Popular activities include canoeing and swimming in the river, exploring the grounds and visiting the sanctuary's library. The sanctuary is entirely environmentally friendly featuring solar power, organic composting, and a natural rainwater source.
Address: Box 187, Belize

Southern Belize - Ian Anderson's Cave Branch Tours

Ian Anderson offers a variety of adventure expeditions operating on the Caves Branch Estate, which extends over 58,000ac/23,200ha of tropical jungle. Situated along side the waters of the Caves Branch River, the estate's grounds present caverns and underground river caves, Mayan ruins and ceremonial centers, as well as indigenous wildlife to explore.
Ian Anderson pioneered cave-tubing in Belize, a popular activity where participants float along the river through caves and jungle surroundings. Apart from cave-tubing, other popular excursions include rappelling down a 300ft/91m sinkhole, candlelit overnight stays in a cave, bird watching, jungle waterfall treks, tours of Mayan sacred caves and several other options. Tours are offered in varying degrees of difficulty.

Northern Belize - Chan Chich Lodge

The Chan Chich Lodge is very well known in Belize because of its attractive setting. Lodgings are in cabanas found sharing the space of partially excavated ruins in the central plaza of a Mayan archaeological site. The grounds are never crowded since only 32 guests can be accommodated at the lodge at one time.
The Chan Chich Lodge offers 9mi/15km of hiking trails and several activities throughout the day. More than 350 bird species have been identified on the grounds, and other wildlife that can be spotted includes coatis, warries, deer, howler and spider monkeys.
Address: Box 37, Belize

St George's Caye

St George's Caye was the site of the Belize settlement's first capital as well as a historic battle between British settlers and invading Spanish forces. The British prevailed at the Battle of St George on September 10, 1798 and Belizeans annually commemorate the day. Today, the attractive, small island holds vacation homes for the Belizean elite, one diving resort and a rest and relaxation complex for the British Army. The island is often visited on diving and snorkeling excursions and features a beach that offers good swimming.

Blue Water Fishing Tournament

The local Blue Water Fishing Tournament is held annually in May.

Gales Point, Belize

The small village of Gales Point is located on 2.5mi/4km of a narrow peninsula that juts into the Southern Lagoon. The Gales Point area is famous for its manatee population, having the highest concentration of Western Manatees in the Caribbean. As well, the Southern Lagoon is the primary breeding ground for 60% of Belize's hawksbill turtles. There are a few options for accommodations, and a few excursions are offered from Gales Point.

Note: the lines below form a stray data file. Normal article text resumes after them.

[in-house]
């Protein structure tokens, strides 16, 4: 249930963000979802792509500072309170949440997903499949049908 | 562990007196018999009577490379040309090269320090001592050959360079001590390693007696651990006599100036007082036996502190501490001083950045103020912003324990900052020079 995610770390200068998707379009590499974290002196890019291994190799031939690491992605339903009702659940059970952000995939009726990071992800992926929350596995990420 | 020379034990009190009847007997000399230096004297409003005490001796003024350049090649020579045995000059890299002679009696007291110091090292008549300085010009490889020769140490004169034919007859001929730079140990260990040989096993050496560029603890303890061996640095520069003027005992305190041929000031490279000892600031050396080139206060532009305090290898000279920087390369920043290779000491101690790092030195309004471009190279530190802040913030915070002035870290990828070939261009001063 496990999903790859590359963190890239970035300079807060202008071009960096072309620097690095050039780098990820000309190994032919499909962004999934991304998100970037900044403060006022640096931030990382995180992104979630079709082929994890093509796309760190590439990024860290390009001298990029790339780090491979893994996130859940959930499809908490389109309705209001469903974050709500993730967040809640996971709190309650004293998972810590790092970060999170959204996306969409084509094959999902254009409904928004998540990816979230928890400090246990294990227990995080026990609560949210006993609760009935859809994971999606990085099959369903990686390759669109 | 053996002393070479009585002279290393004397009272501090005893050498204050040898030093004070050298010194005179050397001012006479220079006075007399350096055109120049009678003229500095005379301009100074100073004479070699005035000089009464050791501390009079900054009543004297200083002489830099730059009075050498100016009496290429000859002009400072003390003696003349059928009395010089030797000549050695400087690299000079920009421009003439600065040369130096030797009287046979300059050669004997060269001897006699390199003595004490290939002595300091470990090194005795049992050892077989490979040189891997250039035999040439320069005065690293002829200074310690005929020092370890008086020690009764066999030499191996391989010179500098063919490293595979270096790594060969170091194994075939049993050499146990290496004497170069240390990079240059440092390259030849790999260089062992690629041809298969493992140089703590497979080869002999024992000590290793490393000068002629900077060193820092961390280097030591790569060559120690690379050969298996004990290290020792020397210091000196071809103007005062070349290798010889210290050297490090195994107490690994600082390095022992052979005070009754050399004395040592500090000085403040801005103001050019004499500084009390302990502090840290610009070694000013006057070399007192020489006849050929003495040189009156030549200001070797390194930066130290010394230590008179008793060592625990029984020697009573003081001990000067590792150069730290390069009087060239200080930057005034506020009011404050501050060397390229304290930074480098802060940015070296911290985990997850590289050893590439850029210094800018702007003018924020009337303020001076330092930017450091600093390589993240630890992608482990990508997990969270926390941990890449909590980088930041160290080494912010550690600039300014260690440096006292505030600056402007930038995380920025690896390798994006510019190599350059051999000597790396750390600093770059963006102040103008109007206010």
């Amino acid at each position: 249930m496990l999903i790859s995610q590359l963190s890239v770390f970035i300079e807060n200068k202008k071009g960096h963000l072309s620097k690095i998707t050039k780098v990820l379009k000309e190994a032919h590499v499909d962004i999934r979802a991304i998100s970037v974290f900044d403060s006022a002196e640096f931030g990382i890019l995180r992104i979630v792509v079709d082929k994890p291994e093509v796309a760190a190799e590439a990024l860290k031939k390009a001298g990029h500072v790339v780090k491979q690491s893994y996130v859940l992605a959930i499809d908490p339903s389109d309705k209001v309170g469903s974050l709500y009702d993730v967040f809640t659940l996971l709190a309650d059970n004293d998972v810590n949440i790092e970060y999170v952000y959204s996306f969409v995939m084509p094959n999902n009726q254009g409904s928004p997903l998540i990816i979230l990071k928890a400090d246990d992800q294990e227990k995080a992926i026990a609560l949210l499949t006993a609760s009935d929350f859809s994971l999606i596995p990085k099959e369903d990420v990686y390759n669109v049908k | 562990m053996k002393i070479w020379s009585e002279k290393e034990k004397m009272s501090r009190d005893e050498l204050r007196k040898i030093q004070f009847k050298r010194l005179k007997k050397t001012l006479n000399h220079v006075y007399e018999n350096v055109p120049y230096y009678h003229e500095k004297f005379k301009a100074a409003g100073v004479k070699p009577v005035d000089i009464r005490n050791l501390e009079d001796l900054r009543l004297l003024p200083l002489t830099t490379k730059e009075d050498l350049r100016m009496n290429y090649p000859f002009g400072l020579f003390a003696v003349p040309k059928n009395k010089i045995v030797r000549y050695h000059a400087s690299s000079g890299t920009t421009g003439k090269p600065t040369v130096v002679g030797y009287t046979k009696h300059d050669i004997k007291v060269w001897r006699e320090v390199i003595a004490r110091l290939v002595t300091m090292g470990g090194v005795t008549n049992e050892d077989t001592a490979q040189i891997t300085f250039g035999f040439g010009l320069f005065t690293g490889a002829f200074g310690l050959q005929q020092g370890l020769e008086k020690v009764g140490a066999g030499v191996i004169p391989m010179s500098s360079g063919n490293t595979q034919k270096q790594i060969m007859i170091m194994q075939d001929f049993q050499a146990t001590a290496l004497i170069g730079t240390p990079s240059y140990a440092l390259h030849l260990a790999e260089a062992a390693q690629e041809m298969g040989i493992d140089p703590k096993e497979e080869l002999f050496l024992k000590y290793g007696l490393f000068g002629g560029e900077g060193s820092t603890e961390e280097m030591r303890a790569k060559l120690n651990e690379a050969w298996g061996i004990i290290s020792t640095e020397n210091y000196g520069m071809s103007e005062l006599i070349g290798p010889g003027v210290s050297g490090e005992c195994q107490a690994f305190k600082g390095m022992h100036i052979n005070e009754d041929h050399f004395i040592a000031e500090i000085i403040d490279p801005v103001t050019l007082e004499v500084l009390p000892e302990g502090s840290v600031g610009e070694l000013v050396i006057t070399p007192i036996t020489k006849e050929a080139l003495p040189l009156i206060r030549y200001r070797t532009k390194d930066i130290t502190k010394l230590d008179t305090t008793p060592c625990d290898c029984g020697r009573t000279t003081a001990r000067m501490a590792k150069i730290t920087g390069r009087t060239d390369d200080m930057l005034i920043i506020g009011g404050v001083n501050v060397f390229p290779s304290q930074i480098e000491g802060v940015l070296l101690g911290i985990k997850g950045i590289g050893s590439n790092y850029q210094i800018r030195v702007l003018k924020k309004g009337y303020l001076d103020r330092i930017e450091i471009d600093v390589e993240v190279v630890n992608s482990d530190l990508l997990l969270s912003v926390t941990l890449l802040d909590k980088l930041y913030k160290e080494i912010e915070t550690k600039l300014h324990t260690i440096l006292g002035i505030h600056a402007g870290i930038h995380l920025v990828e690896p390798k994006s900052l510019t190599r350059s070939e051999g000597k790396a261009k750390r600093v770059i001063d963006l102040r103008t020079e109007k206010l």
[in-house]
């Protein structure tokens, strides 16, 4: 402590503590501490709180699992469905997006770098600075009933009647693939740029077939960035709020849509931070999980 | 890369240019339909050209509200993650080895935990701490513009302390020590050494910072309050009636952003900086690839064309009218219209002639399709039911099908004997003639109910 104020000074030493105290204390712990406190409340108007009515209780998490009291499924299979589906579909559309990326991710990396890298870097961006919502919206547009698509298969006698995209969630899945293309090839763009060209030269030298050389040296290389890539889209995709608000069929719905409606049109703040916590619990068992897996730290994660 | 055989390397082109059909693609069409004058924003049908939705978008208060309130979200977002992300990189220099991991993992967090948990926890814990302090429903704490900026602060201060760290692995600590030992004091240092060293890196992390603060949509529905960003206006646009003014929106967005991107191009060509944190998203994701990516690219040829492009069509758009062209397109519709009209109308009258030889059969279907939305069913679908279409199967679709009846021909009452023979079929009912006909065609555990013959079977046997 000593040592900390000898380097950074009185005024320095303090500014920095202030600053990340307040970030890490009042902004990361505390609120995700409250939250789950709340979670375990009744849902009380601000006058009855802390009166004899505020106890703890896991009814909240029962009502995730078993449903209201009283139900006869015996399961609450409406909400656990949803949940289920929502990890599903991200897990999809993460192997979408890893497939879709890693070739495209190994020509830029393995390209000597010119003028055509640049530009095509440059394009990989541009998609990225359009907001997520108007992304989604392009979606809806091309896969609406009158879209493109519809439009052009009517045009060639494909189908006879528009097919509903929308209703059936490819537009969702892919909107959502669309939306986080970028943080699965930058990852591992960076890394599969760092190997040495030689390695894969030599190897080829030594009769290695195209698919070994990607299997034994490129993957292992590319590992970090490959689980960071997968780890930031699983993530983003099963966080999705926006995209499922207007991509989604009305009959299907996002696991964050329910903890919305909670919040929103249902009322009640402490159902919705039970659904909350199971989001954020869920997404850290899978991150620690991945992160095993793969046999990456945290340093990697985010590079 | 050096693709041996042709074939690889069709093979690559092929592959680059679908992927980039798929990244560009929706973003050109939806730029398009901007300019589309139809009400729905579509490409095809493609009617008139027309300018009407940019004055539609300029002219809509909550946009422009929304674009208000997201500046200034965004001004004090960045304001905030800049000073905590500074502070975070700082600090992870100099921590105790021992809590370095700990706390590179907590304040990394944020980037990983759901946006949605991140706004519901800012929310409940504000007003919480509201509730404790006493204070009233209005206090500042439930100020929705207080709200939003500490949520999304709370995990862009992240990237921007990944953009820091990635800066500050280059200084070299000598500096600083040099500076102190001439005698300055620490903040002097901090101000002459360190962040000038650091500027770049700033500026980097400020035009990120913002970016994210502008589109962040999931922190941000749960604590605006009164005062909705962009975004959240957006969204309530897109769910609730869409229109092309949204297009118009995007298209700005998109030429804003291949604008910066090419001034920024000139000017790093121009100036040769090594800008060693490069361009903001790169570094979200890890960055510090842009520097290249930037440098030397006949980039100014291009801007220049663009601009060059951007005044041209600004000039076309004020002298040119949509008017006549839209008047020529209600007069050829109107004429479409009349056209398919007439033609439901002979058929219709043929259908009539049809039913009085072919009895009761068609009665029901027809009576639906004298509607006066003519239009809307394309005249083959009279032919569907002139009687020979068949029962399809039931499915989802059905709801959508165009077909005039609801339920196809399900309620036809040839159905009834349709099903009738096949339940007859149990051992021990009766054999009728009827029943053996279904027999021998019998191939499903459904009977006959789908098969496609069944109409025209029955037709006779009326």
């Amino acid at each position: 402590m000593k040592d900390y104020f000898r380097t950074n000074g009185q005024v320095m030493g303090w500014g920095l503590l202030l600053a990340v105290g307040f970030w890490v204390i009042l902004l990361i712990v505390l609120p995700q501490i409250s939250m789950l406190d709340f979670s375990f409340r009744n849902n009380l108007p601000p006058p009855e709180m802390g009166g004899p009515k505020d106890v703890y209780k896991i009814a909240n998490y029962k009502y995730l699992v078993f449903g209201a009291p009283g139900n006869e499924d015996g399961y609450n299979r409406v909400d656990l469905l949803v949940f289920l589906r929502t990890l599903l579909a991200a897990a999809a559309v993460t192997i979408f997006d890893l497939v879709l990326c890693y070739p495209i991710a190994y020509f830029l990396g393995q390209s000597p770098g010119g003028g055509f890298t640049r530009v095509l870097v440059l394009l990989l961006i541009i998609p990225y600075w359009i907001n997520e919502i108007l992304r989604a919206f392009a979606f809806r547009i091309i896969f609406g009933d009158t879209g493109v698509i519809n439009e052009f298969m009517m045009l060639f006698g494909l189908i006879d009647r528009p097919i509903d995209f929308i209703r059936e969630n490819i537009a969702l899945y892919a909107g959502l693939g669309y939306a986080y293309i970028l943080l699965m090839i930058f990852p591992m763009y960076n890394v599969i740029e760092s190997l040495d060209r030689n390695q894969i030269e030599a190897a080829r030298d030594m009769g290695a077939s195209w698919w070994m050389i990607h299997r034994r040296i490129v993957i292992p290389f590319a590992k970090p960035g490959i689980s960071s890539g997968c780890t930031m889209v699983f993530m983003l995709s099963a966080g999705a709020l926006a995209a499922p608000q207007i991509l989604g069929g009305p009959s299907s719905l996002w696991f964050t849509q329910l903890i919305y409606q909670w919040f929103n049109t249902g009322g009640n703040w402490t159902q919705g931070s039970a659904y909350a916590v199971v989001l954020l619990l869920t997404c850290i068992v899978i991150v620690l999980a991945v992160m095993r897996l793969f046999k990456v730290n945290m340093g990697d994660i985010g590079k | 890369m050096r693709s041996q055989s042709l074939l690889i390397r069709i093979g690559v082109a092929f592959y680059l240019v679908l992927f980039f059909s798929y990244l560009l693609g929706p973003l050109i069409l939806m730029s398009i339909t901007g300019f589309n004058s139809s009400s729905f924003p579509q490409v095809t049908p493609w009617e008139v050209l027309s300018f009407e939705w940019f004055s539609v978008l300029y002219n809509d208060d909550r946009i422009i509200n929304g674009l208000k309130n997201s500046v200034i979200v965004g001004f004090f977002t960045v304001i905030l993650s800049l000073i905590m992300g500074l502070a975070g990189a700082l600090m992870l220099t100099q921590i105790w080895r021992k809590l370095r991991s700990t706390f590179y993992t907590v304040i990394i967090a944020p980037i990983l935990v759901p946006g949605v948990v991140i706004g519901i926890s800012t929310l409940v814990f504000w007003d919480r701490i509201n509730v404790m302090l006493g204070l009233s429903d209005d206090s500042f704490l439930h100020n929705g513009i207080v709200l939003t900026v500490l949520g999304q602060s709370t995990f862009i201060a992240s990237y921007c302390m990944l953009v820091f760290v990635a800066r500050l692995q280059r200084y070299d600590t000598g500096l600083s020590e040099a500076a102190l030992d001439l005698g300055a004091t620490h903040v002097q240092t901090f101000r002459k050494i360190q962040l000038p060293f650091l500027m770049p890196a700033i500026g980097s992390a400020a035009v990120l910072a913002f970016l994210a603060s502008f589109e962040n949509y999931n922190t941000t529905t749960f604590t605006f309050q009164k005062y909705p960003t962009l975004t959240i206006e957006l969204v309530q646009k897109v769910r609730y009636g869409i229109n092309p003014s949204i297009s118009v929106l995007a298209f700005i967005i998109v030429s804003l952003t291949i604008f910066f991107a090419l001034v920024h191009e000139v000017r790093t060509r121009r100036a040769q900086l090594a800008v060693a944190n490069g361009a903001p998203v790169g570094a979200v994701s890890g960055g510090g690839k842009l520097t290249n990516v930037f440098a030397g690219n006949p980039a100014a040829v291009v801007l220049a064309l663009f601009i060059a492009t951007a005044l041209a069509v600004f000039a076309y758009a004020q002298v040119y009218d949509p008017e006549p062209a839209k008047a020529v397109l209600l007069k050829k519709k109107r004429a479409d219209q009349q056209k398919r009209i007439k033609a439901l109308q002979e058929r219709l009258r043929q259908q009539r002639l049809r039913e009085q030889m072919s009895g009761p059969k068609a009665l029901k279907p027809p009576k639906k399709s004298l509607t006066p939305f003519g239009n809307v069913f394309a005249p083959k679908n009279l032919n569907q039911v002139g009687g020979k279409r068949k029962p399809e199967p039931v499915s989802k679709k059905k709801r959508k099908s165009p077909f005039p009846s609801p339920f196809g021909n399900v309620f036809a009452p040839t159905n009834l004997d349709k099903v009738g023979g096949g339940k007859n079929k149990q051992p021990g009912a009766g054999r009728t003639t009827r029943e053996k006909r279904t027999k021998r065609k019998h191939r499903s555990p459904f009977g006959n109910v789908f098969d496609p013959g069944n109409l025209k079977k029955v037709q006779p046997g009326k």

Gales Point Turtle Project Tours

Nest protection is the main crusade of Leroy and Teri Hogan Andrewin, who have created the Gales Point Turtle Project. Hawksbill turtles nest from May to November annually, and the project has released as many as 15,000 hatchlings into the sea in past seasons. The tour leads participants to the turtle's nesting areas, where they aid in the protection of their nests. Participant can choose to take the tour via motorboat or canoe.

Manatee-Watching

Manatees are attracted to a fresh water spring near Gales Point, and can often be observed in the sea grass growing in the Southern Lagoon.

Gallon Jug, Belize

Belizean businessman Barry Bowen, a distributor of Coca-Cola, essentially fabricated this small village in 1986. Gallon Jug covers 130,000ac/52,000ha of tropical rainforest, 3,000ac/1,214ha of which has been set aside for experimental farming. Bowen's farming company, Gallon Jug Agro-Industries, has undertaken many projects including the cultivation of corn, soybean, sugarcane, cacao and organic coffee beans. Visitors are able to tour the manicured and intensely controlled fields.

St Margaret's Village, Belize

St Margaret's Village and the surrounding areas are comprised of diverse ethnic groups including Creole, Garifuna, Mestizo, Maya, Mennonites and North Americans. Community members of St Margaret's are responsible for the adjacent Five Blues National Park, the only national park in Belize operated by a community-based organization. There are very few visitor's facilities in the village, but a few options for dining and accommodation are available.

Five Blues National Park

Five Blues National Park is Belize's only national park operated by a community-based organization, located in the adjacent St Margaret's Village. The park covers 4,292ac/1,738ha of limestone terrain and broadleaf forest. Five Blues Lake is a large water-filled sinkhole reputed to reflect five different shades of blue depending on the time of day. The lake spreads over 10ac/4ha and reaches a depth of an estimated 200ft/61m. Within the boundaries of the park flows Indian Creek, and along its course a series of seven small caves can be found.
Over 217 species of birds and several mammals including five species of wildcats reside in the park. In the center of Five Blues Lake is the forested Orchid Island, named for the profusion of wild orchids growing on it. Popular activities at the park include canoeing, swimming, mountain biking and hiking along a series of nature walks.
Address: Box 439, Belize

Caye Chapel

The very small island of Caye Chapel, half of which is comsumed by an airstrip, is home to a golf course and a deluxe corporate retreat center. While the island has long been privately owned by a single owner, some areas have been put up for sale.

Red Bank Village, Belize

A seasonal population of the rare scarlet macaw nests in the forests surrounding the small Mayan village of Red Bank. The area is often toured on birding excursions offered from nearby towns and villages.

Northern Caye

Northern Caye is a small, attractive island featuring an upscale resort catering to fishing and diving enthusiasts.